For soldiers on the march during the Civil War, fresh food was often a delicacy that had to be obtained by less than honest means. Yet Confederate General Robert E. Lee was guaranteed one fresh egg every day, but this honor was not due to the fact that Lee was the commanding general of the Confederate Army; rather, it was because Lee had befriended a hen who traveled along with him, gifting him with an egg she laid under his cot every morning. When his pet hen was lost during the Battle of Gettysburg, Lee and the rest of his men were highly distressed until she could be found.

Lee’s pet hen was the rule rather than the exception; many Civil War regiments took animals along as mascots or pets. Dogs, cats, donkeys, even camels, bears, eagles and pelicans traveled along with Union and Confederate armies into the thick of battle, providing companionship, comfort, and entertainment along the way.

Dogs were by far the most popular army mascots during the Civil War. Valued both for the companionship they provided and the fact that most dogs could be trained help their masters’ forage for food, carry supplies, or even search for dead and wounded soldiers when the need arose. Man’s best friend, indeed.

One of the most famous of these dogs was Sallie, the 11th Pennsylvania’s Staffordshire Bull Terrier. Sallie was a puppy when 1st Lieutenant William R. Terry brought her to the regiment, and grew up as the beloved companion of her entire regiment. Sallie marched along with the regiment, right up to the battlefield. At Gettysburg, she stood guard over the dead and wounded. She managed to survive until late in the war, when she was killed by a bullet. Sallie’s name is among those on the monument to the 11th Pennsylvania at Gettysburg.

Another famous dog mascot was Jack, a bull terrier who was the mascot of the 102nd Pennsylvania Infantry. Jack followed his regiment into battles in the Wilderness campaigns, seeking out the dead and wounded after battle. The dog was captured twice; he was considered so valuable that he was once exchanged for a Confederate soldier at Belle Isle. Jack was eventually stolen from his regiment.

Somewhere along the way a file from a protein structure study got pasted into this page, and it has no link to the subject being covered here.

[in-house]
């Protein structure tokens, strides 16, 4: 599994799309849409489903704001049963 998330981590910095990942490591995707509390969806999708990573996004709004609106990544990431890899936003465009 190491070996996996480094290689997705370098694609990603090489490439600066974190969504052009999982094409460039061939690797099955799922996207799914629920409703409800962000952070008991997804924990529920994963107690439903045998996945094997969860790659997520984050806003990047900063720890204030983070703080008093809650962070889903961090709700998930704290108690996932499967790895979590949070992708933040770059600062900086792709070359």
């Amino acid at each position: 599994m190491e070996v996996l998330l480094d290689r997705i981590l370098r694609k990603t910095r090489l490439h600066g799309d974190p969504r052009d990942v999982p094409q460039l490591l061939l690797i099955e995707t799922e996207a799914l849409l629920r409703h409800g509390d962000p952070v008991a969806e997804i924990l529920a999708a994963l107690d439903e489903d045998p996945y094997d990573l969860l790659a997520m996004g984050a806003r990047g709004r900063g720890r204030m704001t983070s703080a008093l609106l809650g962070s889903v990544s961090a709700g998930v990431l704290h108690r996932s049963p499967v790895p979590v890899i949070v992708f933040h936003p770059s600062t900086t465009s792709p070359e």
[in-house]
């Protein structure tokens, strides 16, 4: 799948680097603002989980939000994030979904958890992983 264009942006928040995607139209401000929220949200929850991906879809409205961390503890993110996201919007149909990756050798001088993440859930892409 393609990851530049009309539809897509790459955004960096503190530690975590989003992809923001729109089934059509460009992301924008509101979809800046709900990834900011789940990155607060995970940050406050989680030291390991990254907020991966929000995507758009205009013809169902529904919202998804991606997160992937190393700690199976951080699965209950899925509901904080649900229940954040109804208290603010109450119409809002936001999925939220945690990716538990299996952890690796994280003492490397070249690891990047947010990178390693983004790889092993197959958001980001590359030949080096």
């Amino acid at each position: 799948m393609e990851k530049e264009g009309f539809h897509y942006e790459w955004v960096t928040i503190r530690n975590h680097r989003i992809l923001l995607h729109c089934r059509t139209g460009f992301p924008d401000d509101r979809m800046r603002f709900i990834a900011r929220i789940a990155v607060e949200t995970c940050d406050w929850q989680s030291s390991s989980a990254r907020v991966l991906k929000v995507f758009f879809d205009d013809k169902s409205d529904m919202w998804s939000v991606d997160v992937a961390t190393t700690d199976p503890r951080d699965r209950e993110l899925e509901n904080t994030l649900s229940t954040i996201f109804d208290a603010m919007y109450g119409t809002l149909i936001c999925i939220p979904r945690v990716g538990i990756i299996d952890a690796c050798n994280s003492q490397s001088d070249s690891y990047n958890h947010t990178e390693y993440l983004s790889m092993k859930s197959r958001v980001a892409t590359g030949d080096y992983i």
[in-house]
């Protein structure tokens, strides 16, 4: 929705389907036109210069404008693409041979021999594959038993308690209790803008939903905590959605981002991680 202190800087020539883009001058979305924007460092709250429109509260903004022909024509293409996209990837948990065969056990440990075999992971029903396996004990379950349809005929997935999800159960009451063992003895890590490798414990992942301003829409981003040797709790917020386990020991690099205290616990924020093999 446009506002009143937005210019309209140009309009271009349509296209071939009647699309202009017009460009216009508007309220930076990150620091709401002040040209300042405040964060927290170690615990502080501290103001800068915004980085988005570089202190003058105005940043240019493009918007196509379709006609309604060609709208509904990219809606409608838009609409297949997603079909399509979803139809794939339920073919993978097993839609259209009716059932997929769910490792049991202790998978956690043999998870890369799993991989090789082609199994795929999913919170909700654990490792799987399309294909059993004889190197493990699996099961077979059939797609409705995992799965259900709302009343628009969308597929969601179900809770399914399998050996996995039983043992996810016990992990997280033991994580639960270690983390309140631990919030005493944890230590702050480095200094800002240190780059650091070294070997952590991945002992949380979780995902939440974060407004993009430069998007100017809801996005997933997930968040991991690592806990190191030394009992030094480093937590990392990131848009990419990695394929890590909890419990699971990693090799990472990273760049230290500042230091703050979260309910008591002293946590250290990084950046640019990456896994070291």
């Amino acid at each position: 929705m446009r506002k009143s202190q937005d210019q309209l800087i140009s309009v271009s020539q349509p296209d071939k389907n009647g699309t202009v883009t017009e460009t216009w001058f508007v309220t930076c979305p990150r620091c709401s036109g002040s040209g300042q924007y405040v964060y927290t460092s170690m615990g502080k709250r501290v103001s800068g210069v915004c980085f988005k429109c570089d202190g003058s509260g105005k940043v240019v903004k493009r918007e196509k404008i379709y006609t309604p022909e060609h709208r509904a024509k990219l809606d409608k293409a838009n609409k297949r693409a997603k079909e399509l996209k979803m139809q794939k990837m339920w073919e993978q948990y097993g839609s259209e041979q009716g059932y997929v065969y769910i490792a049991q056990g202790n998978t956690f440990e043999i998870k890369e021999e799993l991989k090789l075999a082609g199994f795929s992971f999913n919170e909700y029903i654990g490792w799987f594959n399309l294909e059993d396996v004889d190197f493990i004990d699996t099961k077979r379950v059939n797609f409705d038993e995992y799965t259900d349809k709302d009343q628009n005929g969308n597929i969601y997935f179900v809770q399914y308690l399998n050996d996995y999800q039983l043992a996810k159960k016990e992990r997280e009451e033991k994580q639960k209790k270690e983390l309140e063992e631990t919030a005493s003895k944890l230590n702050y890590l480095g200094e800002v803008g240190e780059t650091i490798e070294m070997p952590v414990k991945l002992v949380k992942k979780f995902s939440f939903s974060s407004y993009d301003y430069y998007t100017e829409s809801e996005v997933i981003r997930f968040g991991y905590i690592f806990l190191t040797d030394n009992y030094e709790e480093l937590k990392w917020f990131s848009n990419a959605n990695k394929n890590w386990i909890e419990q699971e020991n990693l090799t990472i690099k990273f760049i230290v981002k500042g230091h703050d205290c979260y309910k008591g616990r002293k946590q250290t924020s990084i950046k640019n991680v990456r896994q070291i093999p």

While obviously less endearing or useful than dogs, a number of feathered friends – including Lee’s pet hen – followed regiments to war. A rooster named Jake escaped the soup pot to become the beloved mascot of the Confederate 3rd Tennessee regiment, heckling Federal soldiers who captured Fort Donelson. A Louisiana regiment adopted a pelican, a symbol of their home state.

The most renowned bird of the war, however, was Old Abe, an eagle who was the mascot of the Company C of the 8th Wisconsin Volunteers. Named in honor of Abraham Lincoln, Old Abe saw action in over 40 battles and skirmishes, flying over the fighting, screeching at his enemies. Confederates referred to Old Abe as “the Yankee Buzzard,” and attempted repeatedly to capture the eagle. Old Abe soon became known throughout the land, appearing in public and participating in fundraisers. His picture was even sold to raise money for the war effort. After retiring in 1864, he lived in the Wisconsin state capitol building.

Bears were also popular mascots. Both Wisconsin and Minnesota boasted brigades who had bears in their numbers. When Union forces took West Liberty, Kentucky in 1861, their list of captured included 52 horses, 10 mules and “one large bear.”

The 43rd Mississippi Company A became known as “the Camel Company” for their mascot, a camel they named Old Douglas. Old Douglas made himself useful by carrying supplies for the company, and even managed to make friends with the regiment’s horses, but found himself in trouble after he wandered into a wagon train, causing havoc and injury. Old Douglas was killed at Vicksburg.

Other regiments included badgers, squirrels, raccoons, wildcats, and even pigs as mascots.

Animals adopted as mascots during the Civil War enjoyed the attention and devotion of entire regiments, but provided something even more important to the men who claimed them – comfort and joy during a turbulent time.

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